We Generalize (in technologies and domains)

Pivotal/Tanzu Labs

“I only work in Healthcare”. “I only design for iOS.” “I only write Java.”

These are not phrases we say.

Our mission is to catalyze enterprise transformation through software. Well, the world is big and full of diverse organizations. There are countless technologies and industries out there, with a baffling array of software languages, design systems, frameworks, platforms, user experience metaphors, and more. When clients come to us, we don’t force a single technology stack or design system upon them.

This means that we always have to be ready to apply our craft in a variety of languages, tech stacks, design systems, and industries. Languages like Java, Kotlin, Javascript, Go, and dozens more. Backend web frameworks like Spring MVC, Ruby on Rails, Express, and Phoenix. Batch and ETL frameworks. Distributed systems frameworks. Unit, functional, and system testing frameworks. And of course we have to know how to leverage cloud technologies like Kubernetes, Docker, our many Tanzu offerings, AWS, GCP, and Azure. And that’s not even diving into build tools, CI/CD systems, databases, and message queues!

This may sound daunting. You might be saying, “there’s no way one person could know all of those things.” And yet, there are many of us who have learned all of these things, and more. Within Pivotal/Tanzu Labs, we have a truly unique opportunity to work in a wide variety of business domains, design systems, languages, and technologies. And our learning and pairing culture helps us spread knowledge incredibly fast.

The more business domains, languages, frameworks, and technologies we’re exposed to, the easier learning new ones becomes. In reality, they have more similarities than differences. And we also hone the most essential skill that anyone should have: we learn how to learn.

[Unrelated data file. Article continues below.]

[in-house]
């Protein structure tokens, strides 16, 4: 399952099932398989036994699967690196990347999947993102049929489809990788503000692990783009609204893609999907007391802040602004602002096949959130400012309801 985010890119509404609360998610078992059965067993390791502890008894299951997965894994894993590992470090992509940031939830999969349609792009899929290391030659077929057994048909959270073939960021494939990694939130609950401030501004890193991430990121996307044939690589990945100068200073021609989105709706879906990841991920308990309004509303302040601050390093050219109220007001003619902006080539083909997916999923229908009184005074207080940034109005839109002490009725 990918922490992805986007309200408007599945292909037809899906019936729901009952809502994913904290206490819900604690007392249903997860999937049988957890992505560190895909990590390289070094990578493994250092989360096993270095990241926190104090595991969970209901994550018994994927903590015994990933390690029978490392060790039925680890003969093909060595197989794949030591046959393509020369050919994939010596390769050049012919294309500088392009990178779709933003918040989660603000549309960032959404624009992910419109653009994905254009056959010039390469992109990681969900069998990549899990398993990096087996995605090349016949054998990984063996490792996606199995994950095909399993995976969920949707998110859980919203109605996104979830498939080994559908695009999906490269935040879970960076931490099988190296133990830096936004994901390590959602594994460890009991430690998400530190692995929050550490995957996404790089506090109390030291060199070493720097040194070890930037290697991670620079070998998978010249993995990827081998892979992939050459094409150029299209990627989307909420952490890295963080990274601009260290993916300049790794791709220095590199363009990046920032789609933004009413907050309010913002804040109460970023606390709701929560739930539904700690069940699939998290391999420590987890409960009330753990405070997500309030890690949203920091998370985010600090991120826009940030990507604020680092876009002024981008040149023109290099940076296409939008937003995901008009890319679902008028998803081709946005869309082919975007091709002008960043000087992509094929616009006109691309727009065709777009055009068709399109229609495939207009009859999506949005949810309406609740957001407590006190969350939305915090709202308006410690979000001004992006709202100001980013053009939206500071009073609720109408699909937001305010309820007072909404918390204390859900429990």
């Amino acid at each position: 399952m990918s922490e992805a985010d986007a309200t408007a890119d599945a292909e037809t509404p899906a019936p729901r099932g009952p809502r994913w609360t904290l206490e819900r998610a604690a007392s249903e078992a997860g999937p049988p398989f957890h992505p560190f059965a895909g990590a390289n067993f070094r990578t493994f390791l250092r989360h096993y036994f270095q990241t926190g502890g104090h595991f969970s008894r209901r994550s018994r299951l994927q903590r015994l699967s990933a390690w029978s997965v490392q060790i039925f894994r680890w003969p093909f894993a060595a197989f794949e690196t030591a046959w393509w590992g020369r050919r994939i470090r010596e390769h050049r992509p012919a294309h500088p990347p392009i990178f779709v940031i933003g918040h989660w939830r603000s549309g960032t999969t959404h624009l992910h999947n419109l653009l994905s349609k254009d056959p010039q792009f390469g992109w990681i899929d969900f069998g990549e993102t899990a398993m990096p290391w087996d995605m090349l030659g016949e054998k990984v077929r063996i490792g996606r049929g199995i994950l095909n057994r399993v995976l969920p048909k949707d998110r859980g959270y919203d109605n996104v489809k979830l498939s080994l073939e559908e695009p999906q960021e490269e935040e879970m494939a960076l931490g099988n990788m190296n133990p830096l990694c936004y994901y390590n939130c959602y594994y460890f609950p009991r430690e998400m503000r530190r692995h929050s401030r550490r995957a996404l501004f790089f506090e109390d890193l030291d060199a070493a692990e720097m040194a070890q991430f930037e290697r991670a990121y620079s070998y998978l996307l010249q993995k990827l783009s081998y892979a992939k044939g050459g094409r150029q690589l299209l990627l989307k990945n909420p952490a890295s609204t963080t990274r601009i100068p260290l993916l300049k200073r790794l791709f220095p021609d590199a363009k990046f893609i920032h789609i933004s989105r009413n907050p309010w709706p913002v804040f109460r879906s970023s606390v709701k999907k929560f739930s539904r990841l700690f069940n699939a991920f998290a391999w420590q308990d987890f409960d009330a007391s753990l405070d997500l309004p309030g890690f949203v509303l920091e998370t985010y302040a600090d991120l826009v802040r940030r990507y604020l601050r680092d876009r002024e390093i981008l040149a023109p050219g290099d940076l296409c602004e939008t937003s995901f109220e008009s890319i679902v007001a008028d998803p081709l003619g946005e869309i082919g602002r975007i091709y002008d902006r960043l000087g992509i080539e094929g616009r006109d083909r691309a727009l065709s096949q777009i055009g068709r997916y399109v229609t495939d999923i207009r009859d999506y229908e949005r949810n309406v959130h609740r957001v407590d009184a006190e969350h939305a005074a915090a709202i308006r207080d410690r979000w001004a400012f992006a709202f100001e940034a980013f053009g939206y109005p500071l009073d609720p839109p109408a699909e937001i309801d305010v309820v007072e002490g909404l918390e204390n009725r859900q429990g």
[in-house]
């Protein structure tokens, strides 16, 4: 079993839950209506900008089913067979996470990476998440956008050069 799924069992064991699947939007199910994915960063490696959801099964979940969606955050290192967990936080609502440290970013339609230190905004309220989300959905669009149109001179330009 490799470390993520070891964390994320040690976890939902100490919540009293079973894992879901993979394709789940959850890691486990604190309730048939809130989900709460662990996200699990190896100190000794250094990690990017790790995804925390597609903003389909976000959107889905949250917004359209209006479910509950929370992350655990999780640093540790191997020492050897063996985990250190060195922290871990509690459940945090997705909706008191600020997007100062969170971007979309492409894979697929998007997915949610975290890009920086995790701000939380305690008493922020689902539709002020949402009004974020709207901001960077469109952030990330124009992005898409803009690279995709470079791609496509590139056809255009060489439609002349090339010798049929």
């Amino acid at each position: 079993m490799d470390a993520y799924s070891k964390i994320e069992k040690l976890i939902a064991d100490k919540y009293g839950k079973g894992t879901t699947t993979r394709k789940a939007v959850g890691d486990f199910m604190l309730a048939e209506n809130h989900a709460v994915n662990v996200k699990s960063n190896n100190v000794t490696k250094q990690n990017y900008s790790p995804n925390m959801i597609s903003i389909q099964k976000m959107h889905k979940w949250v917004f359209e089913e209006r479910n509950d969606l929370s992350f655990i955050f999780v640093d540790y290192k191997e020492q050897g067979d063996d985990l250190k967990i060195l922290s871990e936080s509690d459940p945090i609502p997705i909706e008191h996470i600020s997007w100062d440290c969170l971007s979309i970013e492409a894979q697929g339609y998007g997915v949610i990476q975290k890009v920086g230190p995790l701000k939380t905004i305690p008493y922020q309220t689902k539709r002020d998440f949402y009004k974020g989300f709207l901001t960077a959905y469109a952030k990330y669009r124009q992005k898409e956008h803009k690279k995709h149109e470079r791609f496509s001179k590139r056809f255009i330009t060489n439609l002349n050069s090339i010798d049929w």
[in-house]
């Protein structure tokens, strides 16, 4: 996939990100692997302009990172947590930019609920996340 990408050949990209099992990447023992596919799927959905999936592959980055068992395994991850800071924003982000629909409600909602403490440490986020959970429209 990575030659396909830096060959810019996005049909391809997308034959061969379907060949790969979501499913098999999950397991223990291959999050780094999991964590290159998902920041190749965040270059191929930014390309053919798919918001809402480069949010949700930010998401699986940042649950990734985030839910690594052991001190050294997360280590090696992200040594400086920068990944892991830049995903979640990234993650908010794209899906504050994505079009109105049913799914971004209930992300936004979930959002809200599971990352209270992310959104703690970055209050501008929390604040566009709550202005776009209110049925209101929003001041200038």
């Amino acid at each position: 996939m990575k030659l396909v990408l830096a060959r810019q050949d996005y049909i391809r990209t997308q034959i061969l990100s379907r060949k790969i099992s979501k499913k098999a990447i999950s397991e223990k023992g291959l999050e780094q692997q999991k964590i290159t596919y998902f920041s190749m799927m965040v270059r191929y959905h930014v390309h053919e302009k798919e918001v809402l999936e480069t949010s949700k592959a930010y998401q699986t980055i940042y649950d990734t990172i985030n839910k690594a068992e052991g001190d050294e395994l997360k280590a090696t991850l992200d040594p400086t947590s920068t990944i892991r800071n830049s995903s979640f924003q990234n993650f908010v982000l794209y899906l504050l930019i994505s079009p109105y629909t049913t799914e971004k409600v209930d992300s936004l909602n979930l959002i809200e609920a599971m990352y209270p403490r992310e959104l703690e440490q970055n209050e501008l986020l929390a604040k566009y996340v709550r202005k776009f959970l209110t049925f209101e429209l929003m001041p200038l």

An avowed specialist—someone who focuses exclusively on a narrow set of skills—is by and large a liability for us as a consulting organization. If someone only specializes in one or two technologies, industries, or design systems, they limit the number of clients they can help, and there is no guarantee that we’ll have projects available that match their narrow skill set.

If an organization is full of specialists, the organization is limited in its ability to react to an ever changing list of challenges; this is true for product as well as services orgs.

To be clear, we do turn down projects, but we want to do so because we and the prospective client are not a good fit for one another, not because we can’t – or refuse to! – work in their tech stack or learn their business. For a services org, allocations (the process wherein leadership decides who works on what) is already an incredibly challenging problem even with an office of generalists. When everyone in an office specializes, instead of generalizing, allocations become impossible. These are the reasons why Pivotal/Tanzu Labs advocates so hard for full-stack development and domain generalists.

Within Pivotal/Tanzu Labs, we have an intrinsic passion for exploring our profession. We try out new languages, frameworks, and problem-solving techniques with each other. And we write blog posts. And we attend meetups (or organize them ourselves!). And we give talks in the offices or for our regions. And we present at conferences. We don’t just do all of these things for VMware; we do it for ourselves, and our career, and for the community ❤️.